Healthcare in Hong Kong is excellent by international standards, especially compared to most Asian cities. In fact, the average life expectancy is higher than the United States. However, the city has its fair share of health issues and it is not unusual for newcomers to find themselves falling ill more frequently while acclimatizing to their new environment.
Hong Kong, in spite of its excellent health system periodically faces outbreaks of epidemics and diseases which at times can be life threatening. The most recent such outbreak was in November 2010 when an single case of H5N1 avian influenza ("bird flu") was reported from Hong Kong. The WHO states that most visitors to HK are not threatened by avian influenza since it is transmitted to humans only if the person has had direct contact with infected live poultry or has had intimate contact with family members affected by the disease. The WHO goes on to advice that visitors to Hong Kong should guard against avian flu by avoiding exposure to live poultry including visits to poultry farms and open markets with live birds.
Visitors should also be careful not to touch any surfaces that might be contaminated with feces from poultry or other animals; and further should make sure all poultry and egg products are thoroughly cooked. Even though a vaccine for avian flu has been developed, it is still not commercially available and human influenza vaccine is not effective against avian flu. If, however, you do develop symptoms associated with avian influenza you are advised to seek immediate medical help.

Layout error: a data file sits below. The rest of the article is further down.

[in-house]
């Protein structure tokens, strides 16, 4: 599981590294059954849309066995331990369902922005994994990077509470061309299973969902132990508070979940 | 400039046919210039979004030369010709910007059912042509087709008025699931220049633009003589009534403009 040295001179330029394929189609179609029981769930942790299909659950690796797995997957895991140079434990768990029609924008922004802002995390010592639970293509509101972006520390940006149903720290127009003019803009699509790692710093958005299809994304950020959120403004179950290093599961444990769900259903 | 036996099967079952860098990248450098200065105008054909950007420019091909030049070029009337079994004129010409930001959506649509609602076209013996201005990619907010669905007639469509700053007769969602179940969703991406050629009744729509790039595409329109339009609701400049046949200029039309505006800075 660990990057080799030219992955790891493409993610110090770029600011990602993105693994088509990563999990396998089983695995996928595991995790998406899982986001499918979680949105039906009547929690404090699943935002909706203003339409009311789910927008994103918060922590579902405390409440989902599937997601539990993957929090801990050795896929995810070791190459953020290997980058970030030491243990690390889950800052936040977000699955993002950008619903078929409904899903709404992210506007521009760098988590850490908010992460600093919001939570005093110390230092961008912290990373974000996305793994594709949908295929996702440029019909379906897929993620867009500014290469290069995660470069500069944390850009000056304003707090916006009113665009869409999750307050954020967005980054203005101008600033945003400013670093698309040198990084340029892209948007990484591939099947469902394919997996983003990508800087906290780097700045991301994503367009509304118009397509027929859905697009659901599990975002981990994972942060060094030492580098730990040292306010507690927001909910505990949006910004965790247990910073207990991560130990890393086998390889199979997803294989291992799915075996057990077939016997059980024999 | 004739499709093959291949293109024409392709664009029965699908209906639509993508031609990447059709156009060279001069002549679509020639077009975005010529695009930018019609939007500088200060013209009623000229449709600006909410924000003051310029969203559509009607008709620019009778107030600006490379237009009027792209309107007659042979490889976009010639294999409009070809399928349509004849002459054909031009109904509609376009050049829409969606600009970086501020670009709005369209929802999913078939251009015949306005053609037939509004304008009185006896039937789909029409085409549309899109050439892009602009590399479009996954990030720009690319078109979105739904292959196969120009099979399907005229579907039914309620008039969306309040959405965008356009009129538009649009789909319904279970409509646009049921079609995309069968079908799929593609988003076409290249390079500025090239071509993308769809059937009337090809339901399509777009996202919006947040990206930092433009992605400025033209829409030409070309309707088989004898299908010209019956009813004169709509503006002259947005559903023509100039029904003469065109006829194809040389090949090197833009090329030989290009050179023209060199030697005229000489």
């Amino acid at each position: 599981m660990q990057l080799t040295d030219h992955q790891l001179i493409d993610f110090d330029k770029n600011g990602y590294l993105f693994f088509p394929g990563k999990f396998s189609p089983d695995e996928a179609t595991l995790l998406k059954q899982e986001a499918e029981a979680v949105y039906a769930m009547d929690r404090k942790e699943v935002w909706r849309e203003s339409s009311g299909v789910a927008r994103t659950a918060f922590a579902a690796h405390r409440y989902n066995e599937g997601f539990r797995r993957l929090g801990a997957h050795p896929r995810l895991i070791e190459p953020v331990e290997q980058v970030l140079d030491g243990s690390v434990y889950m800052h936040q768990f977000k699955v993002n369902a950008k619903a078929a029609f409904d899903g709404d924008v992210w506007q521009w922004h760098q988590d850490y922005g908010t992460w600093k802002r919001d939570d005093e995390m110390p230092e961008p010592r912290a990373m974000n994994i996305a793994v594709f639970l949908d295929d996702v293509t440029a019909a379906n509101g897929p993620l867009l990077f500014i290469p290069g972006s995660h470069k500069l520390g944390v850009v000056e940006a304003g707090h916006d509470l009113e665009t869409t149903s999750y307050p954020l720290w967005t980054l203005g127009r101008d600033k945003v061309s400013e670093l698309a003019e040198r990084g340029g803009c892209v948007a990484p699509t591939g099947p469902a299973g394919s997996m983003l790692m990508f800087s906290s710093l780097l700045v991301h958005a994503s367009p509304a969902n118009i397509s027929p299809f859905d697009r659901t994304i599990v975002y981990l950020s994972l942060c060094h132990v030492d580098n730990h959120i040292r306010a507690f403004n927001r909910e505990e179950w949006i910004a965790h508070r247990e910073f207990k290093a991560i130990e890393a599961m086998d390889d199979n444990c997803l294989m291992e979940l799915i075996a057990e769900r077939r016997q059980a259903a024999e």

An earlier incidence of H5N1 avian influenza ("bird flu") took place in 1997 which saw the disease spread to humans and result in six deaths. The outbreak in 1997 was contained by the mass slaughter of poultry as all the cases had been due to contact with infected poultry.
Perhaps the most notorious epidemic ever associated with Hong Kong was SARS or Severe Acute Respiratory Syndrome. This outbreak occurred in March 2003 and resulted in 296 deaths and 1755 cases. This mysterious virus was linked to the coronavirus and it spread through person to person contact. The virus was brought to Hong Kong by a visitor from mainland China and it soon spread to other foreigners who went on to carry it to other countries.
SARS caused much damage in the HKSAR and resulted in a mass exodus of expats from the territory. During the SARS outbreak hygiene levels improved dramatically in the HKSAR as much of the population resorted to wearing face masks, continuously washing their hands and cleaning their homes with diluted bleach. These changes were brought about by SARS and they continue to be practiced until today.